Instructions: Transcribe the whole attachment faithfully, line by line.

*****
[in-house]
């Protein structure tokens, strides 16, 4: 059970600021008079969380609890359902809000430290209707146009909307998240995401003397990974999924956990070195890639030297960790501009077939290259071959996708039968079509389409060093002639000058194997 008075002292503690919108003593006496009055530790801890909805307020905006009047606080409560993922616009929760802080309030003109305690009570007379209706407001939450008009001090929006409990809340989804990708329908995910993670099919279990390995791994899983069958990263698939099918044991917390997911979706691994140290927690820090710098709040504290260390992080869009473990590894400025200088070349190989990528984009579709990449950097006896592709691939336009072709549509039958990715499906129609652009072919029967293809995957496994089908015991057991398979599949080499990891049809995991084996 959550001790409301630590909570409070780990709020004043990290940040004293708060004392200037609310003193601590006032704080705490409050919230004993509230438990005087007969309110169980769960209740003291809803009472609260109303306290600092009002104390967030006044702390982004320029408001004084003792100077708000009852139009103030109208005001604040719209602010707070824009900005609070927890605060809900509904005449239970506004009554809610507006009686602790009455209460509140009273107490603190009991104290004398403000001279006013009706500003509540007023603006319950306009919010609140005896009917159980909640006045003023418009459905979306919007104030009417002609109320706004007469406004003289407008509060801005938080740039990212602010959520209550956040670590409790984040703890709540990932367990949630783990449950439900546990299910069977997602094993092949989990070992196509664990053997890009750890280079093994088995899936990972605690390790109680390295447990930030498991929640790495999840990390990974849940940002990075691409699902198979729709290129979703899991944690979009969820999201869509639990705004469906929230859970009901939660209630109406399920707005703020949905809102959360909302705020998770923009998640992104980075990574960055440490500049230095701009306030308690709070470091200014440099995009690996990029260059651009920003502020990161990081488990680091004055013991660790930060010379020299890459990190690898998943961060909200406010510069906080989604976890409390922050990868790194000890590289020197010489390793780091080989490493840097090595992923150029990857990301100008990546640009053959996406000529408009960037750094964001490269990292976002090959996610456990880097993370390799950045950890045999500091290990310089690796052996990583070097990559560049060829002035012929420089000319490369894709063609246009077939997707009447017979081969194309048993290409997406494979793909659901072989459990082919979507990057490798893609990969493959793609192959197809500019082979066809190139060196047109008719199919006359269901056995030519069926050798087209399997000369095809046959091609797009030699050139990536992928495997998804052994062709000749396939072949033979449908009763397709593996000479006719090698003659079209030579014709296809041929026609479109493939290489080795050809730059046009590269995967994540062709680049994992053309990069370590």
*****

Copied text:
[in-house]
């Protein structure tokens, strides 16, 4: 059970600021008079969380609890359902809000430290209707146009909307998240995401003397990974999924956990070195890639030297960790501009077939290259071959996708039968079509389409060093002639000058194997 008075002292503690919108003593006496009055530790801890909805307020905006009047606080409560993922616009929760802080309030003109305690009570007379209706407001939450008009001090929006409990809340989804990708329908995910993670099919279990390995791994899983069958990263698939099918044991917390997911979706691994140290927690820090710098709040504290260390992080869009473990590894400025200088070349190989990528984009579709990449950097006896592709691939336009072709549509039958990715499906129609652009072919029967293809995957496994089908015991057991398979599949080499990891049809995991084996 959550001790409301630590909570409070780990709020004043990290940040004293708060004392200037609310003193601590006032704080705490409050919230004993509230438990005087007969309110169980769960209740003291809803009472609260109303306290600092009002104390967030006044702390982004320029408001004084003792100077708000009852139009103030109208005001604040719209602010707070824009900005609070927890605060809900509904005449239970506004009554809610507006009686602790009455209460509140009273107490603190009991104290004398403000001279006013009706500003509540007023603006319950306009919010609140005896009917159980909640006045003023418009459905979306919007104030009417002609109320706004007469406004003289407008509060801005938080740039990212602010959520209550956040670590409790984040703890709540990932367990949630783990449950439900546990299910069977997602094993092949989990070992196509664990053997890009750890280079093994088995899936990972605690390790109680390295447990930030498991929640790495999840990390990974849940940002990075691409699902198979729709290129979703899991944690979009969820999201869509639990705004469906929230859970009901939660209630109406399920707005703020949905809102959360909302705020998770923009998640992104980075990574960055440490500049230095701009306030308690709070470091200014440099995009690996990029260059651009920003502020990161990081488990680091004055013991660790930060010379020299890459990190690898998943961060909200406010510069906080989604976890409390922050990868790194000890590289020197010489390793780091080989490493840097090595992923150029990857990301100008990546640009053959996406000529408009960037750094964001490269990292976002090959996610456990880097993370390799950045950890045999500091290990310089690796052996990583070097990559560049060829002035012929420089000319490369894709063609246009077939997707009447017979081969194309048993290409997406494979793909659901072989459990082919979507990057490798893609990969493959793609192959197809500019082979066809190139060196047109008719199919006359269901056995030519069926050798087209399997000369095809046959091609797009030699050139990536992928495997998804052994062709000749396939072949033979449908009763397709593996000479006719090698003659079209030579014709296809041929026609479109493939290489080795050809730059046009590269995967994540062709680049994992053309990069370590």